After coming back from Mexico, I was left with massive wanderlust without the ability to actually do anything about it. I had planned on heading to Europe with C (again) this July, but finances and other factors meant that I'm now in Hong Kong visiting family instead. Capitalizing on the Mexican thing, however, I really wanted to do something with Mexican food at some point. Today is J's birthday, so 2 weeks ago when we were all still back in Melbourne, I invited B & J and a few others around for a Mexican fiesta involving fun and food. We had 10 in total, and since J LOVES tacos (he is American), I decided to make tacos with a little bit more of an original twist. Dinner thus involved a menu of 40 burrito wraps, 20 taco shells, lots of lettuce, tomato and cheese, guacamole with extra avocado, chorizo con queso (chorizo and cheese), a simplified version of chicken mole and kangaroo fajitas. Lots of food, but delicious it was.

I took a look on the internet to see if I could get some easy versions of these recipes. The chorizo dish I got from here, and it turned out quite wonderfully despite me using just normal chilli flakes (albeit quite a lot of it), instead of the more authentic poblano chile. The kangaroo fajitas was basically just kangaroo steak sliced into strips, then sizzled with onions, garlic, capsicum and my own spice mix of cumin, coriander, chilli powder, chilli flakes and a bunch of other stuff I can't remember, but I'm pretty sure I just improvised and it turned out woderfully.

My favourite, however, was the chicken mole, which had a bit of an interesting twist to it. Mole, a Mexican sauce commonly used in many Mexican dishes was first developed in Puebla City in the 1680's, in a convent, no less. Since then, the neighbouring state of Oaxaca has become famous for a particular type of black mole which includes the special ingredients of special spices and chocolate. Mexican chocolate in itself is unique in that it contains large amounts of spices within them, namely cinnamon, nutmeg, etc. In searching for a simpler, but similarly unusual recipe, I found the following recipe. It is very very easy to make, and since it was a sauce, I sort of just went by a chuck-everything-in-in-rough-amounts kind of approach. It turned out beautifully, but I suspect this is a kind of recipe that is hard to mess up.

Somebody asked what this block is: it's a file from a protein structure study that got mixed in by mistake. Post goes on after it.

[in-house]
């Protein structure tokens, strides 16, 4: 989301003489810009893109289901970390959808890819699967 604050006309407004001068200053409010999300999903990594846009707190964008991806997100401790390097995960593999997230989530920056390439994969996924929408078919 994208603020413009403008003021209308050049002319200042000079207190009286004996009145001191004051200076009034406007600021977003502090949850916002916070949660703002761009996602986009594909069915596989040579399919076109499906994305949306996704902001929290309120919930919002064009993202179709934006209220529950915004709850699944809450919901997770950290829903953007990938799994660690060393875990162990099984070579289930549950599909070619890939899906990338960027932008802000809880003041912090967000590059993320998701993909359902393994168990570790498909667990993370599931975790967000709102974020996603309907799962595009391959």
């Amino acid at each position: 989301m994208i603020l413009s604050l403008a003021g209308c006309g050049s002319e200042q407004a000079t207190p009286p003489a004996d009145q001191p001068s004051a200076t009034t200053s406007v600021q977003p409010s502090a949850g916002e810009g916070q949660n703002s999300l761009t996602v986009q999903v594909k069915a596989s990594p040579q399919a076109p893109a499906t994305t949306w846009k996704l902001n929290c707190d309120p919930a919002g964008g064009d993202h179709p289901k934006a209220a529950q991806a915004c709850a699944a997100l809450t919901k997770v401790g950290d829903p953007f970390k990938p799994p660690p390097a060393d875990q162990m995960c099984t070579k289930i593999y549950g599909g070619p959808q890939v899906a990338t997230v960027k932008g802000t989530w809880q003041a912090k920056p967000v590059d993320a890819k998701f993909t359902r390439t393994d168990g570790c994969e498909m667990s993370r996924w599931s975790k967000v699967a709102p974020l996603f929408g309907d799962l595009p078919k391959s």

Easy Chicken Mole
2 tbsp olive oil
6-8 boneless chicken breasts (though I just bought chicken thighs and cut them up into smaller pieces)
2 cloves garlic, minced
1 onion, chopped
3 cups salsa (I used hot)
1 cup chicken broth
3 tbsp chilli powder
2 tbsp cocoa powder
2 tbsp peanut butter

1. Heat oil in a skillet. Season chicken breasts with salt and pepper and brown the pieces in the hot oil in a single layer until golden brown on both sides. Remove from pan and set aside.
2. Pour out all but one tablespoon of fat from the pan and add the onion. Cook until softened. Add garlic and continue cooking.
3. Add salsa, chicken broth, chilli powder, cocoa powder and peanut butter. Stir till blended.
3. Bring sauce to a boil, then return chicken pieces to the pan, covering them in the sauce. Lower heat and cook uncovered, basting the chicken pieces occasionally with the sauce until cooked through and the sauce has thickened.

N.B. The original recipe, found here, says to let the sauce thicken for 30-40 minutes, but I found a mere 20 minutes was quite good with the pan covered. But it was always going to taste good, really.

Yet more to come (really!) - Tjanabi, Sydney and Hong Kong.

Monday, February 11, 2008

Summer Lovin'

Since returning to Melbourne several weeks ago, I've been through a lot of ups, downs and downright scandalous things. In between, however, I've also played, ate, shopped and frolicked in the streets and gardens of Melbourne city. Though the weather itself has been slightly temperamental, the brilliant days of sunshine have definitely helped restore my spirits a bit. I've managed to pack my weeks with fun at home with the boys, late nights, dancing, bars, and of course, food.

Sister was recently in town for a few days between ending job A and starting job B. Whilst it was extremely nice to see her given our interactions with each other tend to amount to 3-4 times accumulatively per year, it did lead me to understand why sometimes I think it's better that Sister and I live in different cities (Sydney and, well, Melbourne of course). Nonetheless, I was very excited to have her here, and it also gave me the chance to do things I would never normally do on my own. Surprising, considering I do a LOT of things in Melbourne, both touristy and not.